Participant 3: I think 10 should have been added to the 10 to make it 20 because my wife gave birth at the facility twice and one time when we get to the facility the doctor told me if we had wasted another 5 min the child would have died and today the child is grown, so why won’t I praise God. I wish I had the strength, I would have expanded the facility … .. (N2 Community Leaders).

Participant 4: The reason why I gave ten was that, when my grandmum fell sick they went to call them [health workers] and she did not hesitate to come with me. They took her BP [blood pressure] and looked for a vehicle for her to be taken to the main hospital …. (V1 adolescent girls without children).

Participant 7: We never had a hospital here in the past and our roads were very bad. The CHPS that we have in this community is very good. If one is sick, no matter how late in the night and you are able to get to the nurse here, she will treat the patient. If you go to her and she can’t, she will try and send you to Nkwanta [The main referral centre in the district] using her own motorbike that was supplied by the government … .. (V2 Community Leaders)

Negative attributions of CHPS

Two major themes were identified for negative attributions of CHPS: personnel related challenges and health system challenges (Table 4). The personnel negative attributions were poor human relations and extortion. The health system challenges were time, unavailability of essential logistics and services. Inefficiency, low technical ability, limited infrastructure, low levels of and weak follow-up practices.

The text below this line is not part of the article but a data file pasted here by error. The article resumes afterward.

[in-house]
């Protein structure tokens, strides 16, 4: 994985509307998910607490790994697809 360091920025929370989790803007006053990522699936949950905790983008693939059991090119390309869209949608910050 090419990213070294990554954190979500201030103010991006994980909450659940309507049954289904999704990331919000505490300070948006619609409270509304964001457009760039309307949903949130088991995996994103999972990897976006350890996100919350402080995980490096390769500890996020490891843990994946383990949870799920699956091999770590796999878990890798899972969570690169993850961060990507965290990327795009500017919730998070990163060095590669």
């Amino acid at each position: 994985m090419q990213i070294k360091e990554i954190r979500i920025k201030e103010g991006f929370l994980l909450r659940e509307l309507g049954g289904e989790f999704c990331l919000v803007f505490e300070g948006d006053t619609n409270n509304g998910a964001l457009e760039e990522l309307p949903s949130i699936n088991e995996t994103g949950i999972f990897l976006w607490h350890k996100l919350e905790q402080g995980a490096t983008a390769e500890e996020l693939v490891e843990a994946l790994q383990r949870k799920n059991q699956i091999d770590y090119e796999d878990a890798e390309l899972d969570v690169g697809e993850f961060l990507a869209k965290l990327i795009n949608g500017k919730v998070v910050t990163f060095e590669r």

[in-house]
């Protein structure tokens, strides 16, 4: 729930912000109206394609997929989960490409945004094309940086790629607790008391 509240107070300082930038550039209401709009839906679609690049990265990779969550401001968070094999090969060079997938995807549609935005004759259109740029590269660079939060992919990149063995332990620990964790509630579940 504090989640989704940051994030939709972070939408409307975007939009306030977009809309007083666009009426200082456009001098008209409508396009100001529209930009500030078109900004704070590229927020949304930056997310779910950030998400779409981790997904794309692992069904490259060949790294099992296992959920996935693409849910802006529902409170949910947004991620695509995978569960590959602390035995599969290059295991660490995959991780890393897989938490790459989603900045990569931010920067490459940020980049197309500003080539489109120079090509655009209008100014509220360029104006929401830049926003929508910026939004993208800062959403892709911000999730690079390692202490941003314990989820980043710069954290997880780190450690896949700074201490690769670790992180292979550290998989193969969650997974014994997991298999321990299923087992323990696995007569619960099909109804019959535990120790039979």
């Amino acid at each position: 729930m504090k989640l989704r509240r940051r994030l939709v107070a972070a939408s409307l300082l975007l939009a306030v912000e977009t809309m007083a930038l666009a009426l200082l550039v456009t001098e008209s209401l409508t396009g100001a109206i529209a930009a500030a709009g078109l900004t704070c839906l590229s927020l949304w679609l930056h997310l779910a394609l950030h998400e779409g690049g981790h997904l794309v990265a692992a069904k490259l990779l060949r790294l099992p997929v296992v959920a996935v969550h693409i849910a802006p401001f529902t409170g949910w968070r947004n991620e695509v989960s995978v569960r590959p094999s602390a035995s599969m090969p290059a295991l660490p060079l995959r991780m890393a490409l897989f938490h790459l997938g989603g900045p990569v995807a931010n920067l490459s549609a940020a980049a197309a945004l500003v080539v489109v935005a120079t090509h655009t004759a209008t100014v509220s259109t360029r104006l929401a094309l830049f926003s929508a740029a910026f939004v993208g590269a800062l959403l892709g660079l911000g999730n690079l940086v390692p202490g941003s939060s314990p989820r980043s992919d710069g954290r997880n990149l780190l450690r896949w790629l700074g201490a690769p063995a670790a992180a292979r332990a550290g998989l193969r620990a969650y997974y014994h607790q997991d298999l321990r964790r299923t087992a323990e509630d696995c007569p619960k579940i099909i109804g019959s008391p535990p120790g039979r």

Table 4 Negative rankings of CHPS by six young men at Avedo. An example of unfavourable FGD assessments of CHPS

Overall, V1 adolescent boys expressed the lowest rating of CHPS. In other communities, the perceptions of young men were consistently less supportive of CHPS than among other participants in the study. Unlike mothers who appreciated the services of CHPS, adolescent boys had little appreciation for CHPS services. In particular, CHO were inept at handling family planning services. The contrasting attitudes of mothers and young boys reflect the perception that women directly benefit from CHPS services. Young boys had little experience with CHC, they perceived that health needs are not a CHPS priority. Nonetheless, young boys and men constitute an important component of the community, and their views must be taken into consideration if CHPS is to deliver on its mandate to attend to community needs.

Poor human relations